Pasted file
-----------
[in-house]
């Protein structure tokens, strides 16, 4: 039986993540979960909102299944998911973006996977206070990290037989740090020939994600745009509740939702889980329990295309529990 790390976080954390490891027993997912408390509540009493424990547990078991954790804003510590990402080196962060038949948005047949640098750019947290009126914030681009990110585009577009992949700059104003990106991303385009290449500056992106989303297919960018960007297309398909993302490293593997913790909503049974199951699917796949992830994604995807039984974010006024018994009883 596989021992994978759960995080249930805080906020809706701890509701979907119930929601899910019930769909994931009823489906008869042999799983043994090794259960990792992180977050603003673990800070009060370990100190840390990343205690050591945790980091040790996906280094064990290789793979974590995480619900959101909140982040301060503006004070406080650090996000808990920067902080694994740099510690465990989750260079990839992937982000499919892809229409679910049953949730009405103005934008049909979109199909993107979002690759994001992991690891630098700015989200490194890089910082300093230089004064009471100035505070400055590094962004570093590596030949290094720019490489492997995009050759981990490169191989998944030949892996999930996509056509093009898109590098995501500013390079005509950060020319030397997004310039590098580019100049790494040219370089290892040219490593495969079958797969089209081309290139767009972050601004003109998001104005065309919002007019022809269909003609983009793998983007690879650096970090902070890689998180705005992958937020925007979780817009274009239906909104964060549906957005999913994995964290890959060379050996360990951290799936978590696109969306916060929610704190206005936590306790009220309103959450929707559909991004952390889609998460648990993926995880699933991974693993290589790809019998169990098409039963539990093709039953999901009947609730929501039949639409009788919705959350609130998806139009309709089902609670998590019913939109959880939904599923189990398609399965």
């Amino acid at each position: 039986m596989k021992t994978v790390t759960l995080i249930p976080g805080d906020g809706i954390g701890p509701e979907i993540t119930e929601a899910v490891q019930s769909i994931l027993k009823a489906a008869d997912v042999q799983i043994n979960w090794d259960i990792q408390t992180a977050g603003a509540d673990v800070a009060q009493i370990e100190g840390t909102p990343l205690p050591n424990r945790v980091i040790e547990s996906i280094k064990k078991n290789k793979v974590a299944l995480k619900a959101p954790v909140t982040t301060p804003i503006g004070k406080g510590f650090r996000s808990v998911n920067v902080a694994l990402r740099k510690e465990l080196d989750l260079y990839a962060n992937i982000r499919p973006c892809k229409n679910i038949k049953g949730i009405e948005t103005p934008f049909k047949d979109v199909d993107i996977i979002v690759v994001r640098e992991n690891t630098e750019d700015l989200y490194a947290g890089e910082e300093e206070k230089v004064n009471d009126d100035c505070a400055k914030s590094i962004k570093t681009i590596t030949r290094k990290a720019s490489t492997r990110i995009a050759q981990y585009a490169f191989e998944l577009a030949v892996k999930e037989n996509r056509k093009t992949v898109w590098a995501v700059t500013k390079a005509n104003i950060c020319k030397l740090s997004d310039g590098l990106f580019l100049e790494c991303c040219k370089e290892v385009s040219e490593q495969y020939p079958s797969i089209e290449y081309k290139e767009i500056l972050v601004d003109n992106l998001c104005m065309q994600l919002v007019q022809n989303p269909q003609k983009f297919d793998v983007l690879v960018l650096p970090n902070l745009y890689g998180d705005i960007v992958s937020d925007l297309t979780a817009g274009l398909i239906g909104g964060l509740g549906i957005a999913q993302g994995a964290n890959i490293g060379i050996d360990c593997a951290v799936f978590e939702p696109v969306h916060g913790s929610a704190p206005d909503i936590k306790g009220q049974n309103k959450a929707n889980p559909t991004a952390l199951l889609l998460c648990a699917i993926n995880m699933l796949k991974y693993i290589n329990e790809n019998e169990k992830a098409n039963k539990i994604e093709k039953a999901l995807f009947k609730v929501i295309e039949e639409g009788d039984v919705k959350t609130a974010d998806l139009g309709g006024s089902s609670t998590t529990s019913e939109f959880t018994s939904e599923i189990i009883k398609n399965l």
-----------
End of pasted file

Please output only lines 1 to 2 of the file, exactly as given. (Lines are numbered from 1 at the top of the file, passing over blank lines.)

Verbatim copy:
[in-house]
């Protein structure tokens, strides 16, 4: 039986993540979960909102299944998911973006996977206070990290037989740090020939994600745009509740939702889980329990295309529990 790390976080954390490891027993997912408390509540009493424990547990078991954790804003510590990402080196962060038949948005047949640098750019947290009126914030681009990110585009577009992949700059104003990106991303385009290449500056992106989303297919960018960007297309398909993302490293593997913790909503049974199951699917796949992830994604995807039984974010006024018994009883 596989021992994978759960995080249930805080906020809706701890509701979907119930929601899910019930769909994931009823489906008869042999799983043994090794259960990792992180977050603003673990800070009060370990100190840390990343205690050591945790980091040790996906280094064990290789793979974590995480619900959101909140982040301060503006004070406080650090996000808990920067902080694994740099510690465990989750260079990839992937982000499919892809229409679910049953949730009405103005934008049909979109199909993107979002690759994001992991690891630098700015989200490194890089910082300093230089004064009471100035505070400055590094962004570093590596030949290094720019490489492997995009050759981990490169191989998944030949892996999930996509056509093009898109590098995501500013390079005509950060020319030397997004310039590098580019100049790494040219370089290892040219490593495969079958797969089209081309290139767009972050601004003109998001104005065309919002007019022809269909003609983009793998983007690879650096970090902070890689998180705005992958937020925007979780817009274009239906909104964060549906957005999913994995964290890959060379050996360990951290799936978590696109969306916060929610704190206005936590306790009220309103959450929707559909991004952390889609998460648990993926995880699933991974693993290589790809019998169990098409039963539990093709039953999901009947609730929501039949639409009788919705959350609130998806139009309709089902609670998590019913939109959880939904599923189990398609399965």